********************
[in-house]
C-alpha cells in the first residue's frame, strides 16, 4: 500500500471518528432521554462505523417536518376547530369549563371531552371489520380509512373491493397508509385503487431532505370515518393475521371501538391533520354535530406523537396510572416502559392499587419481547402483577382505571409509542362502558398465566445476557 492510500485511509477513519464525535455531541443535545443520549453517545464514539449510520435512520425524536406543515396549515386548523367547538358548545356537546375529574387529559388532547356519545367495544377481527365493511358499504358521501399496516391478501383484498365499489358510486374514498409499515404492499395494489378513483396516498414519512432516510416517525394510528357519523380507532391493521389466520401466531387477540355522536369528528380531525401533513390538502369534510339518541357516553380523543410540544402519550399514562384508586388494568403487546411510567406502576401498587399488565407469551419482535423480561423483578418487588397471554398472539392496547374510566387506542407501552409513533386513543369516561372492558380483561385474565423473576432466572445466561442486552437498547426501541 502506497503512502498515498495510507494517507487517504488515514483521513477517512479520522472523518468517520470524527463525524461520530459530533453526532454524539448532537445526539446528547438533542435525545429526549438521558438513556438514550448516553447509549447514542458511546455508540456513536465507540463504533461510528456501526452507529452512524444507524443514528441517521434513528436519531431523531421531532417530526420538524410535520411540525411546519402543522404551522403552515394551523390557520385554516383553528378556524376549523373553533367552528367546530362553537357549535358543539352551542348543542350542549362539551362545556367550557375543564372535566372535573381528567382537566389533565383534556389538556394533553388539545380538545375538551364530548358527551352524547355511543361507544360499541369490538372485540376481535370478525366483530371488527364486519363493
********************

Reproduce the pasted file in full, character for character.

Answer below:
[in-house]
C-alpha cells in the first residue's frame, strides 16, 4: 500500500471518528432521554462505523417536518376547530369549563371531552371489520380509512373491493397508509385503487431532505370515518393475521371501538391533520354535530406523537396510572416502559392499587419481547402483577382505571409509542362502558398465566445476557 492510500485511509477513519464525535455531541443535545443520549453517545464514539449510520435512520425524536406543515396549515386548523367547538358548545356537546375529574387529559388532547356519545367495544377481527365493511358499504358521501399496516391478501383484498365499489358510486374514498409499515404492499395494489378513483396516498414519512432516510416517525394510528357519523380507532391493521389466520401466531387477540355522536369528528380531525401533513390538502369534510339518541357516553380523543410540544402519550399514562384508586388494568403487546411510567406502576401498587399488565407469551419482535423480561423483578418487588397471554398472539392496547374510566387506542407501552409513533386513543369516561372492558380483561385474565423473576432466572445466561442486552437498547426501541 502506497503512502498515498495510507494517507487517504488515514483521513477517512479520522472523518468517520470524527463525524461520530459530533453526532454524539448532537445526539446528547438533542435525545429526549438521558438513556438514550448516553447509549447514542458511546455508540456513536465507540463504533461510528456501526452507529452512524444507524443514528441517521434513528436519531431523531421531532417530526420538524410535520411540525411546519402543522404551522403552515394551523390557520385554516383553528378556524376549523373553533367552528367546530362553537357549535358543539352551542348543542350542549362539551362545556367550557375543564372535566372535573381528567382537566389533565383534556389538556394533553388539545380538545375538551364530548358527551352524547355511543361507544360499541369490538372485540376481535370478525366483530371488527364486519363493